University study: Minnesota childcare providers are fostering healthier environments
A University of Minnesota research team found that early childhood care and education providers are making significant strides in ensuring kids eat healthy food and are physically active, although barriers remain.
Findings are from a follow-up survey to a 2010 study that was jointly funded by CTSI and the Institute for Clinical and Translational Research at the University of Wisconsin-Madison. Both institutions are part of the Clinical and Translational Science Award (CTSA) program, a national consortium that aims to accelerate discoveries toward better health.
Data from the initial CTSI-supported study created a baseline for the 2016 follow-up survey, which was funded by the Center for Prevention at Blue Cross and Blue Shield of Minnesota.
Creating a healthier environment
A St. Cloud Times story highlighted the progress revealed by the follow-up survey, noting:
Researchers were happy to see a big jump in the number of providers cutting down on high-sugar foods. About 47 percent of providers serve less than one high-sugar food per week, up 7 percent in centers and 25 percent in homes since 2010.
Another bright spot: 61 percent serve a fruit or vegetable at every meal and snack. That's up 18 percent in centers and 8 percent in homes.
In addition, 80% of childcare centers provide at least one hour of active play each day, up 23 percent since 2010. Sixty-nine percent of home-based providers provide this amount.
CTSI’s Biostatistical Design and Analysis Center (BDAC) provided biostatistical support for the 2016 survey.
Janelle Waldock, Vice President of Community Health and Health Equity at Blue Cross, who leads the organization’s Center for Prevention, spoke to the St. Cloud Times about the findings, saying:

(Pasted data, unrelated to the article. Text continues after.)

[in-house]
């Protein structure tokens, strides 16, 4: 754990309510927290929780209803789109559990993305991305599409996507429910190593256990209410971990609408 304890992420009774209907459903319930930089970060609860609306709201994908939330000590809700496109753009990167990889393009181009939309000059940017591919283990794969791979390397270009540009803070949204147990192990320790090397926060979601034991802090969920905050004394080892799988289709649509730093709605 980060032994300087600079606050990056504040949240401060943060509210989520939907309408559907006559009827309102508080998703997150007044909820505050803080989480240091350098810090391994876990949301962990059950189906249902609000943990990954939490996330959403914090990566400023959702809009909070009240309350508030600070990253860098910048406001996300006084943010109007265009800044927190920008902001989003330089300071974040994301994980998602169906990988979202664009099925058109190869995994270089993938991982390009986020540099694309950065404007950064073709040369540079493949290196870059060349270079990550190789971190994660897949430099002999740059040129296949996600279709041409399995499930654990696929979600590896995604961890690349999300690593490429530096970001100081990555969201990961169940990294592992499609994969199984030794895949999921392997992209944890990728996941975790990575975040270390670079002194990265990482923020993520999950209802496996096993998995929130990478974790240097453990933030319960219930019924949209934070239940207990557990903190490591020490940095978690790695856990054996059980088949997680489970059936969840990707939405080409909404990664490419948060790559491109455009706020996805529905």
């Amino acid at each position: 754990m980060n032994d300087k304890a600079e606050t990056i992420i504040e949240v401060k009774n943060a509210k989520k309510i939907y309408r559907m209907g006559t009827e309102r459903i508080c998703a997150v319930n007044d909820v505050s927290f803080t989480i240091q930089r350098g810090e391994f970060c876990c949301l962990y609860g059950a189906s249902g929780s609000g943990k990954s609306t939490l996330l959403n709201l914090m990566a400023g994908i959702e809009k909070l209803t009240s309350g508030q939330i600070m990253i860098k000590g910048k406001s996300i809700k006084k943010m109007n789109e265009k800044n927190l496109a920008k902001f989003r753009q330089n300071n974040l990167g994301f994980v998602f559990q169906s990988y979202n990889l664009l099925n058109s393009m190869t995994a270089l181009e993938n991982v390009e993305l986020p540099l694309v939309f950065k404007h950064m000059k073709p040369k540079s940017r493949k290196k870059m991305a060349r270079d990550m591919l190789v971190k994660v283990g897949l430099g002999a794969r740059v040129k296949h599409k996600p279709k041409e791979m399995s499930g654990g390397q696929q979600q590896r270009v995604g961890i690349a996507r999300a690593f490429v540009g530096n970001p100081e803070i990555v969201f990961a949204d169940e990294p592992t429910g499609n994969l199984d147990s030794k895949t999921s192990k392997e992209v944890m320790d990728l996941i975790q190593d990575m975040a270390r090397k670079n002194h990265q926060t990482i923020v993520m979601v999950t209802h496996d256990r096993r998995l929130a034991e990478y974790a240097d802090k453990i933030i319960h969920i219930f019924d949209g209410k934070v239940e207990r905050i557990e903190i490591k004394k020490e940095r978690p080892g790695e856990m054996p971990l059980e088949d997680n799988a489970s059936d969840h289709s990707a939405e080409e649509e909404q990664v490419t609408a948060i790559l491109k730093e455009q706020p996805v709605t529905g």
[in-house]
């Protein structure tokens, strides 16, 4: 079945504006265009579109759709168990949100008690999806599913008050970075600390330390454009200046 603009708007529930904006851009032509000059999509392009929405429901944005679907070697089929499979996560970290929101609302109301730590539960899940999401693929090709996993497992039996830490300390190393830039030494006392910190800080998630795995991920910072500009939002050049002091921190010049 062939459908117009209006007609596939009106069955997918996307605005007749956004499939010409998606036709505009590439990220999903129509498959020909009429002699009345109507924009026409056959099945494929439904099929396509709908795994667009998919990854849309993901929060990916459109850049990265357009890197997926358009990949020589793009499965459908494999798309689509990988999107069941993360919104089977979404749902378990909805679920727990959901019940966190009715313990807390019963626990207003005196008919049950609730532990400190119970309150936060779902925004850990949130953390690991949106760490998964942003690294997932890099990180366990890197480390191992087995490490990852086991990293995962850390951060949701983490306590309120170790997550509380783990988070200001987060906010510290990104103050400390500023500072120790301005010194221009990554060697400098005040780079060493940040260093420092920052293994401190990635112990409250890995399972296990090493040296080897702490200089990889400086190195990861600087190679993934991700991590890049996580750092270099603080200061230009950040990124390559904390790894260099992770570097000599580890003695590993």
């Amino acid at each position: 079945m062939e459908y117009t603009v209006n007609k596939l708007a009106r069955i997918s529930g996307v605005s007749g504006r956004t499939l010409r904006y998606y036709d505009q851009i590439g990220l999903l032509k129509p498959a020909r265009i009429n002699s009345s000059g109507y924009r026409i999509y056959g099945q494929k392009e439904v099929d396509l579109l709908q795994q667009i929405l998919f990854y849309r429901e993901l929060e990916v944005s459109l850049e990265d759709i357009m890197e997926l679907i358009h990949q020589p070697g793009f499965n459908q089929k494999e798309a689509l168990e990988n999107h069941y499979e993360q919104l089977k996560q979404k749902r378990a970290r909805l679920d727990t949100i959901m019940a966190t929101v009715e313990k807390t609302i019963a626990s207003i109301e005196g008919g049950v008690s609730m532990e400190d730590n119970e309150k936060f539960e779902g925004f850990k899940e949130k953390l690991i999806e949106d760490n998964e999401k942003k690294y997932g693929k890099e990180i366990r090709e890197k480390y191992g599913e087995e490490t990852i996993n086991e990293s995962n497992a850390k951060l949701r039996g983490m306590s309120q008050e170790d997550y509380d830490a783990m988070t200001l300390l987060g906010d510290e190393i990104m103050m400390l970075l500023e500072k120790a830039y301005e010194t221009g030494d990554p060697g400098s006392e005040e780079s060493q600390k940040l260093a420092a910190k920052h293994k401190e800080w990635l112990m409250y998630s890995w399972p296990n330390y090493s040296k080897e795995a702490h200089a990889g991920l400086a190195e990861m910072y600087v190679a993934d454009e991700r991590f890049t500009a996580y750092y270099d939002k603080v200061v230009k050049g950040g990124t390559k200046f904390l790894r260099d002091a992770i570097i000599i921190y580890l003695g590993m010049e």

"The progress is really encouraging to us in the important period in a person's life. Kids are getting off to the right start."
Waldock and the survey’s co-investigator Katie Loth, PhD, MPH, RD, an Assistant Professor in the Department of Family Medicine and Community Health at the University’s Medical School also discussed barriers and opportunities for action with the St. Cloud Times:
One of the major barriers providers list is the cost of healthy food, including fresh produce. Waldock suggests cooperative buying arrangements or working directly with farmers as options. Some are doing this, Loth said, and creating gardens and using community-supported agriculture programs.
Other providers cite a lack of time or staff to prepare fresh foods. Waldock said some vendors sell cut-up vegetables and other time-saving options.
The study team envision a role for advocates too, as a Blue Cross news release describes:
Advocates are encouraged to think collaboratively about systems-level changes to improve access to healthy food and active play, to look for ways to connect providers to convenient and less expensive alternatives to traditional grocery stores, to expand training or educational opportunities, and to provide other supports for providers interested in creating healthier early care and education settings.
Getting a jump-start from CTSI
CTSI support at the project’s earliest stages helped the University study team get the effort to where it is today, as Dr. Loth explains:
“Initial CTSI support was critical to our ability to identify focused strategies that can help kids lead healthier lives."